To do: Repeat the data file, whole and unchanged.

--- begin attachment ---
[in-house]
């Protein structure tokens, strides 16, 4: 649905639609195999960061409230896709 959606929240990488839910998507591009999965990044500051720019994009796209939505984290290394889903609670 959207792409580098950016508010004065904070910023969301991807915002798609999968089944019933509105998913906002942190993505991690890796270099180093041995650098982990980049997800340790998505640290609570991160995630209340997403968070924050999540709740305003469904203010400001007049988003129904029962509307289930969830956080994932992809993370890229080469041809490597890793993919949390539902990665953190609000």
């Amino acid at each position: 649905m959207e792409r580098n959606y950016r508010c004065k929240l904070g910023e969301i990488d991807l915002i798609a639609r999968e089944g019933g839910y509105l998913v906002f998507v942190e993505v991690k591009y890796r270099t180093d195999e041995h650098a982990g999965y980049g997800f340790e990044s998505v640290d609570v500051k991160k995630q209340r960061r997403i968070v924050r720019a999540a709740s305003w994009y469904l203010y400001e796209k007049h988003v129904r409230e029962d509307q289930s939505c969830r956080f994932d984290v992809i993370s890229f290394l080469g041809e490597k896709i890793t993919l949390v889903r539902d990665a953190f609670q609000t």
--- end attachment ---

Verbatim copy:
[in-house]
């Protein structure tokens, strides 16, 4: 649905639609195999960061409230896709 959606929240990488839910998507591009999965990044500051720019994009796209939505984290290394889903609670 959207792409580098950016508010004065904070910023969301991807915002798609999968089944019933509105998913906002942190993505991690890796270099180093041995650098982990980049997800340790998505640290609570991160995630209340997403968070924050999540709740305003469904203010400001007049988003129904029962509307289930969830956080994932992809993370890229080469041809490597890793993919949390539902990665953190609000």
């Amino acid at each position: 649905m959207e792409r580098n959606y950016r508010c004065k929240l904070g910023e969301i990488d991807l915002i798609a639609r999968e089944g019933g839910y509105l998913v906002f998507v942190e993505v991690k591009y890796r270099t180093d195999e041995h650098a982990g999965y980049g997800f340790e990044s998505v640290d609570v500051k991160k995630q209340r960061r997403i968070v924050r720019a999540a709740s305003w994009y469904l203010y400001e796209k007049h988003v129904r409230e029962d509307q289930s939505c969830r956080f994932d984290v992809i993370s890229f290394l080469g041809e490597k896709i890793t993919l949390v889903r539902d990665a953190f609670q609000t």